'Sight running' is the latest tourist activity, but getting off the beaten track really ups the ante, finds Amy Fallon
“The only stories that you hear about our hood are negative, but we have so many positive stories,” says our guide Vincent Ntunja, as we begin our 10km run on a Saturday morning just outside Mzoli’s, a restaurant famous across South Africa for its barbecued meat.
The Gugulethu township may not be the first place that springs to mind when you think of doing a running tour of South Africa. And Ntunja himself prefers shooting hoops to pounding the pavements, if it comes down to it.
But five years after launching his running tours of “Gugs”, as this area of Cape Town is known as, visitors are growing at a steady pace.
“Sight running”, or urban running tours, have popped up in some of the globe’s major cities, designed for serious, as well as recreational runners.
Ntunja, who was born and bred (and still lives) in “Gugs”, decided to bring the same idea to his very own doorstep. His main aim? To educate tourists about his local neighbourhood.
Gugulethu has a prominent place in South Africa’s history, which Ntunja relates on the start of our run, while weaving in his own remarkable story. He was born in 1981 among the craziness of the “cockroaches”, as the township’s distinctive taxis, have been dubbed.
“A cockroach just shows up anywhere. That’s how these guys drive, so we call them cockroaches,” he explains, assuring me that I’ll be fine as long as I keep to the roadside.
As we run past colourful containers belonging to tailors with “Madiba” ( Nelson Mandela) - who would have turned 100 this year - written on them, kids are shouting “mulungu mulungu” at me, which translates into white person.
“It’s not normal that we see white people waking up in the morning and coming to run here,” says Ntunja.
He grew up in a two-bedroom house with his parents, two younger brothers, grandmother and five cousins. When he was 12, his father, a petrol attendant and football player, was fatally stabbed by a local club fan.
Ntunja had already been running for at least a year to keep fit, but was expected to follow in his father’s footsteps and play football. Given the lack of opportunities in the game, he turned to basketball instead and in 1998 was selected as one of only four Africans to take part in a Michael Jordan camp in the US.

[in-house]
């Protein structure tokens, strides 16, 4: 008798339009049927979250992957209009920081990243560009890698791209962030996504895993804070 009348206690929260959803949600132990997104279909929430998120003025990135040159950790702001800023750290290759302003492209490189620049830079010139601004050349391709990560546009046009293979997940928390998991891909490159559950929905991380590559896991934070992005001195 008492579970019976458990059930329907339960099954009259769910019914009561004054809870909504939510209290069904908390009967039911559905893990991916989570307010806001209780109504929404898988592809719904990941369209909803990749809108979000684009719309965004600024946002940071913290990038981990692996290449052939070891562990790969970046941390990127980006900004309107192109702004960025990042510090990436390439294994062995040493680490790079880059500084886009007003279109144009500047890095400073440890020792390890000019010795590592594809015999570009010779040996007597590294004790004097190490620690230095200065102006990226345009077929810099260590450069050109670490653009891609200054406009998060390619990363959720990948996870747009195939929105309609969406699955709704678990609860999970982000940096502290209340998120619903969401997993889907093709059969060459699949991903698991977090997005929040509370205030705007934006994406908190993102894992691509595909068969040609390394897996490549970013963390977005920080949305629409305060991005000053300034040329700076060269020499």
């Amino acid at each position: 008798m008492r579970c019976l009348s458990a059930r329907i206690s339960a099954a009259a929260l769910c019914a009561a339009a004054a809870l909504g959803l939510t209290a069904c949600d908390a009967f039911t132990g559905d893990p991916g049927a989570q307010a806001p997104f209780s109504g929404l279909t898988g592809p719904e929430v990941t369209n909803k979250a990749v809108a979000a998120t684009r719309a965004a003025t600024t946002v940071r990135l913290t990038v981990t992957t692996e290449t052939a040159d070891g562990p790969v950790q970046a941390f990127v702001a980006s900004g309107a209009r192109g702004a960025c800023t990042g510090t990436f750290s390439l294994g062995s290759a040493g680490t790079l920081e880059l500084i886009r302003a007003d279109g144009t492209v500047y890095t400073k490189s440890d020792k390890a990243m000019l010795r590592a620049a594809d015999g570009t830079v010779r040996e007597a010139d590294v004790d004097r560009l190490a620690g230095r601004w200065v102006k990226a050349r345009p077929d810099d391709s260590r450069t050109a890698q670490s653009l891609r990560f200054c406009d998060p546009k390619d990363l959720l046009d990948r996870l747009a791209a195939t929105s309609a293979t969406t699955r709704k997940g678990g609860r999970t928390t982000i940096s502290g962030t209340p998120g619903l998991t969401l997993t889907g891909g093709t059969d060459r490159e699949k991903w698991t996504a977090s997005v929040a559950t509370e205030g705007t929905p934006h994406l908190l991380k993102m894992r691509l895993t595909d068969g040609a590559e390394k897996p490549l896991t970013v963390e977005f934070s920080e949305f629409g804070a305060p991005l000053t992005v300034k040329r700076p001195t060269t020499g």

The trip was even more significant, as it was offered by the foundation set up in memory of murdered US anti-apartheid activist Amy Biehl. Biehl was a student at the University of the Western Cape when she was killed by a mob in 1993. The four men convicted of killing her spent nearly five years in jail, before being granted amnesty through Biehl’s parents and South Africa’s Truth and Reconciliation Commission.
“This is the place where she took her last breath,” says Ntunja, pointing towards a bronze cross marking Biehl’s death, a challenging but necessary stop.
When he was offered the opportunity in the US, Ntunja couldn’t believe it.
“Imagine now, this young boy from Gugulethu, who has to survive gangs, drugs, gangsters, the political tensions, seeing hand grenades and muggings in front of my eyes on a daily basis,” he says. “I find myself now in the US, with Michael Jordan next to me.”
In 2013, he met fellow Capetonian Philippa Jephson, who sowed the seeds for his running tour; she was already doing city sight running tours with the company she created, Run Cape Town.
They began working together and attracted their first international tourist from Sweden in 2013. Since then, there have been people “from all walks of life” and myriad countries, including France, Venezuela and New Zealand.
Some of those involved in Cape Town’s tourism industry have recently called for “tourism in townships, not township tourism”. Run Cape Town considers itself a proponent of ethical tourism: tourists aren’t taken to schools or orphanages and leave no carbon footprint.
Ntunja gets between one and 30 people per tour, and puts on special runs for events like South Africa’s annual Mandela Day.
The runs underline the story of the “Gugulethu Seven” – seven young local men shot dead by the police in 1986 – with a stop at a memorial. The tours also point out the area’s famous black and white billboard-like sign reading “our pride”, and even what is reportedly the world’s largest cereal bowl.
My favourite stop is a block decorated in a colourful-tiled mural painted by children, where we are joined by two of Gugs’ emerging basketball players; Thalitha Memani, 15, and Amber Sylvester, 17, both of whom Ntunja is training. I am told I must do an “agility test” by jumping from the top of the block on the count of three. The two girls join in, shaking their hips while they do so – it’s more of a great photo opportunity than a test.
But the most symbolic stop is the penultimate one, just before a delicious meal at Mzoli’s. At the Gugulethu sports complex, Ntunja shows me the court that’s been named after him, for his efforts in helping the youth and communities across South Africa.
He shares that many of his friends have turned to drugs, but that he refuses for his life to follow the same trajectory. “Choosing to go the right path usually takes longer,” says Ntunja. “It’s always the one that’s the hardest route. But I’m willing to take it.”
Running tours of Gugulethu cost around R750pp (£40); 5km, 8km and 10km routes are available.